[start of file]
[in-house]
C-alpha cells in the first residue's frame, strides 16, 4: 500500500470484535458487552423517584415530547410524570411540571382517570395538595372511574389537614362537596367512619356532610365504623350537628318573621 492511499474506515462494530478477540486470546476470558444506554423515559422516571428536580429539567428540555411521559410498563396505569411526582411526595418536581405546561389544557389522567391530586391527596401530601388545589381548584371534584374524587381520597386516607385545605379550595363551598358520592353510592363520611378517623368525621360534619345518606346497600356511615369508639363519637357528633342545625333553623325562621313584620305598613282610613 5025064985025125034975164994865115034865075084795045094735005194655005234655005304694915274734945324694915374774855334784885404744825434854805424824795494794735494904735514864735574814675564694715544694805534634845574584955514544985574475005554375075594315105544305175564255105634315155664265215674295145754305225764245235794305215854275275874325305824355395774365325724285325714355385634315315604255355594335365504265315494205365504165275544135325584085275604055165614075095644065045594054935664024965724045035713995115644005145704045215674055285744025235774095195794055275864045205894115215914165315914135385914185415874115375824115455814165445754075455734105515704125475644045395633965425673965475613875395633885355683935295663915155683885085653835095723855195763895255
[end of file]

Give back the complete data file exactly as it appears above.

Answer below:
[in-house]
C-alpha cells in the first residue's frame, strides 16, 4: 500500500470484535458487552423517584415530547410524570411540571382517570395538595372511574389537614362537596367512619356532610365504623350537628318573621 492511499474506515462494530478477540486470546476470558444506554423515559422516571428536580429539567428540555411521559410498563396505569411526582411526595418536581405546561389544557389522567391530586391527596401530601388545589381548584371534584374524587381520597386516607385545605379550595363551598358520592353510592363520611378517623368525621360534619345518606346497600356511615369508639363519637357528633342545625333553623325562621313584620305598613282610613 5025064985025125034975164994865115034865075084795045094735005194655005234655005304694915274734945324694915374774855334784885404744825434854805424824795494794735494904735514864735574814675564694715544694805534634845574584955514544985574475005554375075594315105544305175564255105634315155664265215674295145754305225764245235794305215854275275874325305824355395774365325724285325714355385634315315604255355594335365504265315494205365504165275544135325584085275604055165614075095644065045594054935664024965724045035713995115644005145704045215674055285744025235774095195794055275864045205894115215914165315914135385914185415874115375824115455814165445754075455734105515704125475644045395633965425673965475613875395633885355683935295663915155683885085653835095723855195763895255